Risks of Supplementing

Generally, taking collagen is considered risk free. However, to some that are sensitive to it, it may cause some digestive upset such as heartburn.

If you are allergic to seafood, be careful of not choosing a powder that contains fish collagen.

To those who believe collagen is useless, perhaps there is the risk of wasting your money.

What to Look For in a Supplement

  • Hydrolyzed collagen- peptides broken down into smaller particles for better absorption and dissolves quickly in food.
  • Quality sources of collagen
  • Contains a variety of collagen (depending on use)
  • Should list the types of collagen (I, II or III)
  • Should list amount of collagen in each serving.

Hydrolyzed collagen at 10 g per day should be enough for most uses. However, some uses my need a higher dosage. Others uses may need less.

As I said earlier, I take collagen to see if it will improve BMD and OA pain. I have been taking it for a while and have not noticed any change in my hair and nails. However, there is some improvement in pain using the type II. The Bone Density results will have to wait until my next scan. So I think it might involve some experimentation and people may react differently. Try it for a few months. If you see no results then don’t use it anymore.

Now you know what I know.

Some sources:

A calcium-collagen chelate dietary supplement attenuates bone loss in postmenopausal women with osteopenia: a randomized controlled trial

A Collagen Supplement Improves Skin Hydration, Elasticity, Roughness, and Density: Results of a Randomized, Placebo-Controlled, Blind Study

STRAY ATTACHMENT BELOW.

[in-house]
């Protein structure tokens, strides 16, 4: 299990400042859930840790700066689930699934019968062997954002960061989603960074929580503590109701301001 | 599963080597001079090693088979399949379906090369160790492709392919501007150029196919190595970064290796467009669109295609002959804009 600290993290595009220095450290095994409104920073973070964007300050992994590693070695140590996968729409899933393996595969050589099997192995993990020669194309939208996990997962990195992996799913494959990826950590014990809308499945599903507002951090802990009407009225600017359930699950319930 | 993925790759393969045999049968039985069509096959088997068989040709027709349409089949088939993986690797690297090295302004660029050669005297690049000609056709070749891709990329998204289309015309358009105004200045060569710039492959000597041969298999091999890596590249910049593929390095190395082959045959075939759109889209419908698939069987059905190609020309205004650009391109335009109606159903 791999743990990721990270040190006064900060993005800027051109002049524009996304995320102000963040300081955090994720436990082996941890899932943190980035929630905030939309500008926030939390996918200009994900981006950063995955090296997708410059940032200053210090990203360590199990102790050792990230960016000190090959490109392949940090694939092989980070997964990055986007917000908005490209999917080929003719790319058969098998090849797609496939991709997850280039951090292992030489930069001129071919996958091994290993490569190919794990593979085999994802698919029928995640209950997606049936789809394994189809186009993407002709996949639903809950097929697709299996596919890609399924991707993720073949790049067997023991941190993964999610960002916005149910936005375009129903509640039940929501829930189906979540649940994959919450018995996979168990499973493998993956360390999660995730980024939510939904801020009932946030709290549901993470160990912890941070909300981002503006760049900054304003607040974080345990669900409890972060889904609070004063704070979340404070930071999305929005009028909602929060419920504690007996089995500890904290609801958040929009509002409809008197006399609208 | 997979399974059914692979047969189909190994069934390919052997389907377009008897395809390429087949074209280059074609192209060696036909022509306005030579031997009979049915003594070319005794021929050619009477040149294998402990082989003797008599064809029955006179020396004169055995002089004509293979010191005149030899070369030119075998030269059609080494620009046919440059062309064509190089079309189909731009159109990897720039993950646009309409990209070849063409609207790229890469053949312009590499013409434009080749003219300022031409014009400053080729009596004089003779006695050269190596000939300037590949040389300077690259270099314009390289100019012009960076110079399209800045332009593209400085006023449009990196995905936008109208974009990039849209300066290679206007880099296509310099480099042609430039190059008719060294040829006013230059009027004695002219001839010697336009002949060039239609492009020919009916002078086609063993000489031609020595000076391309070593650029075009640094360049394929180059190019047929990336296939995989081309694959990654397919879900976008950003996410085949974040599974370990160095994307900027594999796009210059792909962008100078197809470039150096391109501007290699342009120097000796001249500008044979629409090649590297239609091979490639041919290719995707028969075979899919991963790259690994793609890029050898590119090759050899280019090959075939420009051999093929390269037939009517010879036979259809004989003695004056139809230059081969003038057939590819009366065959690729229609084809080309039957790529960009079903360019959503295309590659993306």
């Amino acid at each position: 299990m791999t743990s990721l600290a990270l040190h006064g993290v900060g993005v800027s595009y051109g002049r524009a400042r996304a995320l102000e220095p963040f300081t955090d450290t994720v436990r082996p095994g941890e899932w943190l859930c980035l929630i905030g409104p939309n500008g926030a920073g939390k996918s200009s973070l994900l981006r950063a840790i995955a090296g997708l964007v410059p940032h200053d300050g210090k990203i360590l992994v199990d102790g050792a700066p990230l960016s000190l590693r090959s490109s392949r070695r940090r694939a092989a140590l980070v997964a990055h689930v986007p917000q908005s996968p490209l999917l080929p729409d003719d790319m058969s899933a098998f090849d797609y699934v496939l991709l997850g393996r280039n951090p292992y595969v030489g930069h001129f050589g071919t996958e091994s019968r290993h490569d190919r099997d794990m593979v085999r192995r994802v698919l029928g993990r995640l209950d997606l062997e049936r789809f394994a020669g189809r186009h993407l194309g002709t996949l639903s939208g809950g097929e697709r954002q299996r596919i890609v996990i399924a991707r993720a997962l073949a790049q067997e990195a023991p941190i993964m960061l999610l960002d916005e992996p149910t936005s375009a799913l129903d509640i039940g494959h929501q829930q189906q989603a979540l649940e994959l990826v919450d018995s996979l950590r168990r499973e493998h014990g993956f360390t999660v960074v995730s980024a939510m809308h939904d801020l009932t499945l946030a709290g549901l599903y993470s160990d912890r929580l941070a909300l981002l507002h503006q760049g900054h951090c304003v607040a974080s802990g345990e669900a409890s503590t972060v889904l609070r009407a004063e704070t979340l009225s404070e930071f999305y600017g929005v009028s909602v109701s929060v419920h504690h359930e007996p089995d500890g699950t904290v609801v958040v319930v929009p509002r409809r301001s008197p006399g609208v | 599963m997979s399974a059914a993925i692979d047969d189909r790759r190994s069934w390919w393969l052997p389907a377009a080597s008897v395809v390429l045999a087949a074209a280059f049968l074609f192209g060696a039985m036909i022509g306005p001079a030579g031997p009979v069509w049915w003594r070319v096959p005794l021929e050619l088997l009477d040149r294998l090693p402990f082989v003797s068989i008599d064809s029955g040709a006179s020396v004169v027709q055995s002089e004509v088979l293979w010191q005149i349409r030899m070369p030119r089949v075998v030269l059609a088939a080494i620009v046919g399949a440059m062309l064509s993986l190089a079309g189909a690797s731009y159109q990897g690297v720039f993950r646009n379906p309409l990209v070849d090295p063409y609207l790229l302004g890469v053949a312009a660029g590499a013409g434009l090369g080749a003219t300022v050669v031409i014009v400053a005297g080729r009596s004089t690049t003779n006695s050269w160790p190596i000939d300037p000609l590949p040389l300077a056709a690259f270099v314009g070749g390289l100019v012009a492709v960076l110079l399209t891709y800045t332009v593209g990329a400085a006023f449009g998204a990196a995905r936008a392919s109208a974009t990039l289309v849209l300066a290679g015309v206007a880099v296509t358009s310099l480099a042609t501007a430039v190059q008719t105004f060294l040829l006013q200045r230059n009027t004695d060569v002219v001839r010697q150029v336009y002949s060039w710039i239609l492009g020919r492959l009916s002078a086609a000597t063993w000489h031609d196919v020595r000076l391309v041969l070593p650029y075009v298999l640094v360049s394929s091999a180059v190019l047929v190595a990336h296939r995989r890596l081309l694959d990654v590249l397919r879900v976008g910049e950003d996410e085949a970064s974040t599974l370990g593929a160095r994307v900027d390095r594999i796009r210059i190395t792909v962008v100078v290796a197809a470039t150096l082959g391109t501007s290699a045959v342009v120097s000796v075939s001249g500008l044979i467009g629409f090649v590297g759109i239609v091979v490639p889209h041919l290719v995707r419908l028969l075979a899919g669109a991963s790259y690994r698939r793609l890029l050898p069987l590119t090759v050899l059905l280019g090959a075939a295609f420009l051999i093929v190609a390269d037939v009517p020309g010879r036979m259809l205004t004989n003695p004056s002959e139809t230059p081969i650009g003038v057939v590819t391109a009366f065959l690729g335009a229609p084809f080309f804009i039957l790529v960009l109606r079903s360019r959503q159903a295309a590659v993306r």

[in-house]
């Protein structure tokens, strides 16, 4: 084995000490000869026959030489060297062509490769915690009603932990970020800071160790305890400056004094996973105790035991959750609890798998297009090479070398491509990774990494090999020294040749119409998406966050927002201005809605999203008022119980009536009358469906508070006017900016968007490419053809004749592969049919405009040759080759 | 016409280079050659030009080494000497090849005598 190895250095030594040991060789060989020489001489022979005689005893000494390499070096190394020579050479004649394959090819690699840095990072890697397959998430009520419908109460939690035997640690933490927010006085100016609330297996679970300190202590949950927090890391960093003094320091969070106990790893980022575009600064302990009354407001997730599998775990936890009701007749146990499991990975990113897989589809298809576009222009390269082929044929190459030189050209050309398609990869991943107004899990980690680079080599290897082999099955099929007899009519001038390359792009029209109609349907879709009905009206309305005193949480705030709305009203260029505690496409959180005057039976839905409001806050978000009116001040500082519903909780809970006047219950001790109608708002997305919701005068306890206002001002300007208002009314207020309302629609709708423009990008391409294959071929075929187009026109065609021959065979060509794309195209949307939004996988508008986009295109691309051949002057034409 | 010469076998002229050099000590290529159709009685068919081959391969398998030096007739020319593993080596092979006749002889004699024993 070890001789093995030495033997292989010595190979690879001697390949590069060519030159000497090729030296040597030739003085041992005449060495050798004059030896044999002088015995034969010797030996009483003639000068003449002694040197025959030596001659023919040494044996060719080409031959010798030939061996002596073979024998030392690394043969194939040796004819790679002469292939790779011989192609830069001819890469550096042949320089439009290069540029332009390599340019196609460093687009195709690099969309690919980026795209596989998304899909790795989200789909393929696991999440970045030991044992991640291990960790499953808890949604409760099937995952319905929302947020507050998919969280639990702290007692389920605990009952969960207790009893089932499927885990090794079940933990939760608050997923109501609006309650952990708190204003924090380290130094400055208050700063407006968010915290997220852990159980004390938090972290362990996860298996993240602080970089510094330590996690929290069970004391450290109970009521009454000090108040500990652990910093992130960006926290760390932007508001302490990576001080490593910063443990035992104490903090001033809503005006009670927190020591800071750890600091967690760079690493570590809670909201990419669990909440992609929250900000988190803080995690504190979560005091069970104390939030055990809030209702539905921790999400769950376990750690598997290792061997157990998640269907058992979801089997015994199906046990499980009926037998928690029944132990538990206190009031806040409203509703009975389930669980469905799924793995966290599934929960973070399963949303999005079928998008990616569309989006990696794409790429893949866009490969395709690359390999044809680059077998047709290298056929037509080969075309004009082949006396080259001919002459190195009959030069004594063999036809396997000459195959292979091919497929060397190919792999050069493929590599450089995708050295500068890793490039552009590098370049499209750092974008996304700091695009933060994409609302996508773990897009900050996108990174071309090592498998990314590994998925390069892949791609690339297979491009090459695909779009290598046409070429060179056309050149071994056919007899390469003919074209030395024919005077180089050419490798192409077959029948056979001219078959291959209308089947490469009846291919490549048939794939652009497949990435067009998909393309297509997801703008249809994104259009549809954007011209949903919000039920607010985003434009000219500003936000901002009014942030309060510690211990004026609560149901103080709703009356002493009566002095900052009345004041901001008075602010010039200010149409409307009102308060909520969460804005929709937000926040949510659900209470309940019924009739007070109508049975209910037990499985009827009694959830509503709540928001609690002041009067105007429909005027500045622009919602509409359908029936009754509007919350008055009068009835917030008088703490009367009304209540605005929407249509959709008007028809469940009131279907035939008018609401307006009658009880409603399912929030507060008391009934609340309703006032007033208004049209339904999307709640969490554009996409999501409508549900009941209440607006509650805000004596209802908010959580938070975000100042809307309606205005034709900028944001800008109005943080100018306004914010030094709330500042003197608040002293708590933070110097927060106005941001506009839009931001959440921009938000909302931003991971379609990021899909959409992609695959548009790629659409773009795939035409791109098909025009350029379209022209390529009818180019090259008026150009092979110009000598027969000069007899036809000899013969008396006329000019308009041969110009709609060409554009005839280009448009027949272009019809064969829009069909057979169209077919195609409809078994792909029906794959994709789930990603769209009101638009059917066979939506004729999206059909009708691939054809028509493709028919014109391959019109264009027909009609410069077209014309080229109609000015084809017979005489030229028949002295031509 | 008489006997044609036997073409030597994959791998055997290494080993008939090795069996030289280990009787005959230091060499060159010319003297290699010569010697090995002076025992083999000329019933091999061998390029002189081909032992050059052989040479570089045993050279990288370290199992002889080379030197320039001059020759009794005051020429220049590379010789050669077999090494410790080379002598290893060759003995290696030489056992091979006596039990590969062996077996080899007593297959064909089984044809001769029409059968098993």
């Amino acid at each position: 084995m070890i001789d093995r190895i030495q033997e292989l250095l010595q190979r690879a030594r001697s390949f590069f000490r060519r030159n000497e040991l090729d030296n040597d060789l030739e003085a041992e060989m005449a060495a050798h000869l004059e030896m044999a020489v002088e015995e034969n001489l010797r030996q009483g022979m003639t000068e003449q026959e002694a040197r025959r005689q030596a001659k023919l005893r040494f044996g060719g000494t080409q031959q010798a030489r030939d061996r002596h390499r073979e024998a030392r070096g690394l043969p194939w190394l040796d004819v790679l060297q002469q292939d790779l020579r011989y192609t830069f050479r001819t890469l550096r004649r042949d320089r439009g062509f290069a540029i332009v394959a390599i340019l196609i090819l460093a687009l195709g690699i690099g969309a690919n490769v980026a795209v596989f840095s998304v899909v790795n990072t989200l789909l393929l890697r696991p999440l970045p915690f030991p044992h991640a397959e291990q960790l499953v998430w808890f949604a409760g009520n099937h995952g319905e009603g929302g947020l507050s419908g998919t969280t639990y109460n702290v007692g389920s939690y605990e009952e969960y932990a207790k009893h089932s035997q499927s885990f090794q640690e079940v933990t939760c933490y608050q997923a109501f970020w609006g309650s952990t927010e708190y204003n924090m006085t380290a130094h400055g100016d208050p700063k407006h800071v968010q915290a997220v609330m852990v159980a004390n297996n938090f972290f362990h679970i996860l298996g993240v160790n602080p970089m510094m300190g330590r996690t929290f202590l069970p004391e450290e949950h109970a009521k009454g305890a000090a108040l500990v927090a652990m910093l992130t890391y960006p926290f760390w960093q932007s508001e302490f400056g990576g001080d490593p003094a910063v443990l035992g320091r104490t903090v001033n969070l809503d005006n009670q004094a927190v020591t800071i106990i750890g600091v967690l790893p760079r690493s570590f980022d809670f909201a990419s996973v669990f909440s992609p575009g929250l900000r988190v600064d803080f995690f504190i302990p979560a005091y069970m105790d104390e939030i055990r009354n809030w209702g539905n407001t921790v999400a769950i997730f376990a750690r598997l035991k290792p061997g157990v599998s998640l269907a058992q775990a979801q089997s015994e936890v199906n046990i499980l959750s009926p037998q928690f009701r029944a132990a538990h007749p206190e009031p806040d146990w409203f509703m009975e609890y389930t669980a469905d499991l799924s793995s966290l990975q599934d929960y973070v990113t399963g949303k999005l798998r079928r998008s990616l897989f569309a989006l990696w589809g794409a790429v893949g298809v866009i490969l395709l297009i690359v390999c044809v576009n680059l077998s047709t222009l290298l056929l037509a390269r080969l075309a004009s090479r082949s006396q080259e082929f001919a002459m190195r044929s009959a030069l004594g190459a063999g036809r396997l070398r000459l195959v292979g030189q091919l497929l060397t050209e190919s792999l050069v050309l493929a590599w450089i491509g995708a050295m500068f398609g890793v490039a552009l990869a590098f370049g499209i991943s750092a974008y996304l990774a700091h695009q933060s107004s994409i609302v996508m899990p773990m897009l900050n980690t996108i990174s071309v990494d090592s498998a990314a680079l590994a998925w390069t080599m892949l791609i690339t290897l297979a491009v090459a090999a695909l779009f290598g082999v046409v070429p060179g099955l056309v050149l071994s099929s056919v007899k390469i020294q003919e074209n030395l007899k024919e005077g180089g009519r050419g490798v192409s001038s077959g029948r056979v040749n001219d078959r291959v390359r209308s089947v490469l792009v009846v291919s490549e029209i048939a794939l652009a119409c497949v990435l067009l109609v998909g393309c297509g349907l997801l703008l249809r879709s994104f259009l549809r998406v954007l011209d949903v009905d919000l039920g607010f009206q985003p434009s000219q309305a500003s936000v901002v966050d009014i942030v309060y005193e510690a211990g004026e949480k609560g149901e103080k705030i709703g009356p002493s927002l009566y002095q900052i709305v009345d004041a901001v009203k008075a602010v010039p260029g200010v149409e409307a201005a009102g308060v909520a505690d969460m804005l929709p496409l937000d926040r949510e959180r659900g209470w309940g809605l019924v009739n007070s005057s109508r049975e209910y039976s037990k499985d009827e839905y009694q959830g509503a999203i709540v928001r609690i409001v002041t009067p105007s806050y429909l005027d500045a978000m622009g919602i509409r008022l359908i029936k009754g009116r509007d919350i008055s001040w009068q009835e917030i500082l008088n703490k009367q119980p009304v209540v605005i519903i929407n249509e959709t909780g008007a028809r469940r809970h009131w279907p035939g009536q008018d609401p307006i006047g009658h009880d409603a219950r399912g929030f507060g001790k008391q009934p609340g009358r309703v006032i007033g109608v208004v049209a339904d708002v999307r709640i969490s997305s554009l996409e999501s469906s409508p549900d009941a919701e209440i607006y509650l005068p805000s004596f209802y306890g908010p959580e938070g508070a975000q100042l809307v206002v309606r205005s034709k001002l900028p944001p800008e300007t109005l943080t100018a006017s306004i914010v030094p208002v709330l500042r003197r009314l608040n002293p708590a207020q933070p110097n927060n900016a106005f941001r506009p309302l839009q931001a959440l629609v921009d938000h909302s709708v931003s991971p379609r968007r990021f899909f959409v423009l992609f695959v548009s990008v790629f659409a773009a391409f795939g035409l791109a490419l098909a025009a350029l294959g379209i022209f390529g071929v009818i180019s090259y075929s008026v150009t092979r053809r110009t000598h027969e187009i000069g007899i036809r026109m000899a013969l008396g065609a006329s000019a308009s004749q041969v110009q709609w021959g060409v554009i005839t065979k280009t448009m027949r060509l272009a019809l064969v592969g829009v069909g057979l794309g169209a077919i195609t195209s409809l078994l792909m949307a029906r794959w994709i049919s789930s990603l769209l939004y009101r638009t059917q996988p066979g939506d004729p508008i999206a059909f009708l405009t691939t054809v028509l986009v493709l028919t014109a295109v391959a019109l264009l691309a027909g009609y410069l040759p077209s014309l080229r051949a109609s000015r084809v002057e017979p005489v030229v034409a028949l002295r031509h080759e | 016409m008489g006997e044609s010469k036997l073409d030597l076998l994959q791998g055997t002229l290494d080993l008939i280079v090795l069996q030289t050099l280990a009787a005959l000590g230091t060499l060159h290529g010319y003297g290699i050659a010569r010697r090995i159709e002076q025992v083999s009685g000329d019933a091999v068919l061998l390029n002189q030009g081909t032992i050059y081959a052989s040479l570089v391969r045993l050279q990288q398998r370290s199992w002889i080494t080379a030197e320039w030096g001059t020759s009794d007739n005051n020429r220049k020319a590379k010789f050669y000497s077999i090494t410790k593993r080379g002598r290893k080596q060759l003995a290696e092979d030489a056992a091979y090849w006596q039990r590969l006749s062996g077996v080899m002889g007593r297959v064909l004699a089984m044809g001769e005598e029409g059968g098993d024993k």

Axe, Josh MD. The Collagen Diet.

Collagen peptide supplementation in combination with resistance training improves body composition and increases muscle strength in elderly sarcopenic men: a randomised controlled trial

Collagen supplements

Collagen supplementation as a complementary therapy for the prevention and treatment of osteoporosis and osteoarthritis: a systematic review

Effect of Collagen Tripeptide on Atherosclerosis in Healthy Humans

Effect of the Novel Low Molecular Weight Hydrolyzed Chicken Sternal Cartilage Extract, BioCell Collagen, on Improving Osteoarthritis-Related Symptoms: A Randomized, Double-Blind, Placebo-Controlled Trial

Hay, Louise and Dane Heather. The Bone Broth Secret.

Improvement of activity-related knee joint discomfort following supplementation of specific collagen peptides

Oral Collagen Supplementation: A Systematic Review of Dermatological Applications

Oral Intake of Specific Bioactive Collagen Peptides Reduces Skin Wrinkles and Increases Dermal Matrix Synthesis

Oral supplementation of specific collagen peptides has beneficial effects on human skin physiology: a double-blind, placebo-controlled study

Specific Collagen Peptides Improve Bone Mineral Density and Bone Markers in Postmenopausal Women—A Randomized Controlled Study

Undenatured type II collagen (UC-II®) for joint support: a randomized, double-blind, placebo-controlled study in healthy volunteers